I would say it’s great and it’s going to get better. If we look again in our big cities, there is generally more work than there is people to do it. I think the gap might close slightly, but it’s not going to reverse.

When they talk about automation stealing jobs - there’ll be robotics, there’ll be automation, there’ll be artificial intelligence, and it will take away jobs because a system can do it. But that won’t happen in UX - at least not in any of our lifetimes. It can’t, because it’s very complicated to program the understanding of a user.

If you’re fearful of automation taking over, UX is a good career to get into. I feel confident that, certainly for a considerable period of time, we’ll have the work.

What salary can you expect as a UX designer?

Salaries in UX design are tremendously varied across the board, they vary by country, they vary by region within a country, they vary by the type of company. It’s so inconsistent. There are a number of salary surveys out there, for example UXPA does regular salary surveys. That said, it’s a small sample from every country. For the US it’s a bigger sample size, the UK is often bigger, Germany is often bigger, but sometimes you’ll have maybe information from only a handful of people in one country, a handful in another country, so you can’t really generalize.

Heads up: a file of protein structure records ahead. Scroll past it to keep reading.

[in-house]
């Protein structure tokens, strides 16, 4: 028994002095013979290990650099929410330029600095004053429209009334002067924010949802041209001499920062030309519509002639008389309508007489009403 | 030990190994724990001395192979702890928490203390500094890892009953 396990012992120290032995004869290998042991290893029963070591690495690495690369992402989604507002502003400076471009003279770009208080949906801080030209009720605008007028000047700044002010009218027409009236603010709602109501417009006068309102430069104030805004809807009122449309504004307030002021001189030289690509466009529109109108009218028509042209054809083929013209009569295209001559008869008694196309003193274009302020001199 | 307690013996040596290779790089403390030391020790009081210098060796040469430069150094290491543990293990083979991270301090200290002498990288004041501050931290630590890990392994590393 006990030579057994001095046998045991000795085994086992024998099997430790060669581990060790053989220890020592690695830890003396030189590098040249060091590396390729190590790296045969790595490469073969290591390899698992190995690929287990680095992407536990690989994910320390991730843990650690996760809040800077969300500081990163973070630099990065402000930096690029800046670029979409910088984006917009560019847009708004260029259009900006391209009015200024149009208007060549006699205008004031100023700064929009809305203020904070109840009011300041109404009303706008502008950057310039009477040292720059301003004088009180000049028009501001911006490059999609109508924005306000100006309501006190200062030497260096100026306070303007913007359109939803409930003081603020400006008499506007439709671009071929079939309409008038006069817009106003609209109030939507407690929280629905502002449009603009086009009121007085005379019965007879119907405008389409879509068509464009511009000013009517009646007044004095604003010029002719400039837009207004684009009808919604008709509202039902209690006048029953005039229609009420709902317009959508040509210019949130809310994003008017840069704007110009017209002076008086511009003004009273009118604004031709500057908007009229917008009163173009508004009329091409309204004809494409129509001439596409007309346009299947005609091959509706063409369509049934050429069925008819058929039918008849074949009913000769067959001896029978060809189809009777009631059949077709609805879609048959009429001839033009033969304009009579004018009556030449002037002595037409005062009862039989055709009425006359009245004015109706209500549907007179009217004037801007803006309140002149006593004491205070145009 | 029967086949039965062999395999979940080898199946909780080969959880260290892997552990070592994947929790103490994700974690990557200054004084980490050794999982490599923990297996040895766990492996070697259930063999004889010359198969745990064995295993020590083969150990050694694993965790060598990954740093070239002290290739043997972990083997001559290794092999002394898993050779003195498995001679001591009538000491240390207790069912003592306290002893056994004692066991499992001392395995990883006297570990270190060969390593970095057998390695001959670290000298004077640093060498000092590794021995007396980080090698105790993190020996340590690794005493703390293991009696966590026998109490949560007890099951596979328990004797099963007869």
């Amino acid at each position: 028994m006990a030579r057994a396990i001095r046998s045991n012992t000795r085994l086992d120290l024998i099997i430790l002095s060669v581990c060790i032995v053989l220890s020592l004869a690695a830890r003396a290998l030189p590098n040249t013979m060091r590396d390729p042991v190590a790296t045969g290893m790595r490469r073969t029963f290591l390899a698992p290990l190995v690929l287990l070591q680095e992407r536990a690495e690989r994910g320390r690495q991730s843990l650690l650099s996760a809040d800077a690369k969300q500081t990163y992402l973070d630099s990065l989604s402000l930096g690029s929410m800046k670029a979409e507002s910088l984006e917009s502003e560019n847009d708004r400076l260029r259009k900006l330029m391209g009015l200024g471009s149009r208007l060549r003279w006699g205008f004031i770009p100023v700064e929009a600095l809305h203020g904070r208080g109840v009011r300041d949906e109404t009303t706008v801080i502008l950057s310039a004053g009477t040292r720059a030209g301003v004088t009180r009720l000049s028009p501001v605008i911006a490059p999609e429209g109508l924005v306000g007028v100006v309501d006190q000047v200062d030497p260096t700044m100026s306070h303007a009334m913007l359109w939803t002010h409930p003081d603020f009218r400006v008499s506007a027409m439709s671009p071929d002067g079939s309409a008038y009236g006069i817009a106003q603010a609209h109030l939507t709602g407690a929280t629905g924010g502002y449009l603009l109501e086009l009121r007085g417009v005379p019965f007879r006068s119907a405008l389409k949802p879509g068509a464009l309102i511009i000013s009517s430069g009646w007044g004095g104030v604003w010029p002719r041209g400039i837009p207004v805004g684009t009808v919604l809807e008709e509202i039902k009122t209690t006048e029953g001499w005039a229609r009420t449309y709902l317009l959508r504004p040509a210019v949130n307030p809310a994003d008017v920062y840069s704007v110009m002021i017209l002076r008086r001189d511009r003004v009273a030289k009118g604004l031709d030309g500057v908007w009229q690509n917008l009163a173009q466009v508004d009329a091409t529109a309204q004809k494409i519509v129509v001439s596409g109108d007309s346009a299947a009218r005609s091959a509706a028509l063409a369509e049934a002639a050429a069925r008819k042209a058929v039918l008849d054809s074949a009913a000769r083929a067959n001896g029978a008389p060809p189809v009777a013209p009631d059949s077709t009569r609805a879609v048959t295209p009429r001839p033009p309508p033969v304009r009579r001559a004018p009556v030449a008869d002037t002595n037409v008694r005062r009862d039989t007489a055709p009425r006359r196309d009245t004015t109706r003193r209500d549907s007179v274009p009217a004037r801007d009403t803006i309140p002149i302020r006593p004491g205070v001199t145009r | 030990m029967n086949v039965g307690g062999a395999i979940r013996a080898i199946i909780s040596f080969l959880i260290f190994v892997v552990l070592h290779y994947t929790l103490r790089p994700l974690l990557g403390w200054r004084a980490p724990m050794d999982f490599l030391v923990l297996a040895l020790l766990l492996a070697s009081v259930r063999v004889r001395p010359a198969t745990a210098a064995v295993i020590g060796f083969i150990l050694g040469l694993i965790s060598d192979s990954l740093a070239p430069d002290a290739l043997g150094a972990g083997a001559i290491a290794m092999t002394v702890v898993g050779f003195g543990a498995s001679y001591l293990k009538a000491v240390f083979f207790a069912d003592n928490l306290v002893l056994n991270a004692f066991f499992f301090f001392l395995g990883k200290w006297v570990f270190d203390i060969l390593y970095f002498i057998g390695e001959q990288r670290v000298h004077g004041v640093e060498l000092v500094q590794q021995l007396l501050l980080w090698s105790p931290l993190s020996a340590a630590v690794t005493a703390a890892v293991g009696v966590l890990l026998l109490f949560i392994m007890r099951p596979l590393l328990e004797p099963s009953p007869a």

But you know there’s certain types of UX jobs that may pay better than other types of UX jobs, and also within country. So, it’s one of the hardest questions out there.

Do you recommend joining a professional organization of UX designers?

Absolutely! There is so much to gain from getting involved in local UX-oriented organizations. In my case, I became very involved in the Washington DC chapter of UXPA as well as some other local meetups and found great value from UX learning and networking. I’d highly encourage UX professionals to get involved in whatever organizations and meetups are active in their local communities.

There is also a lot to gain from attendance at national and international organizations. I’ve really enjoyed my involvement with UXPA International. It’s a wonderful feeling to be in different cities and countries and be surrounded by UX professionals who all do similar kinds of work.

So, finally, what made you write the ‘UX Careers Handbook’?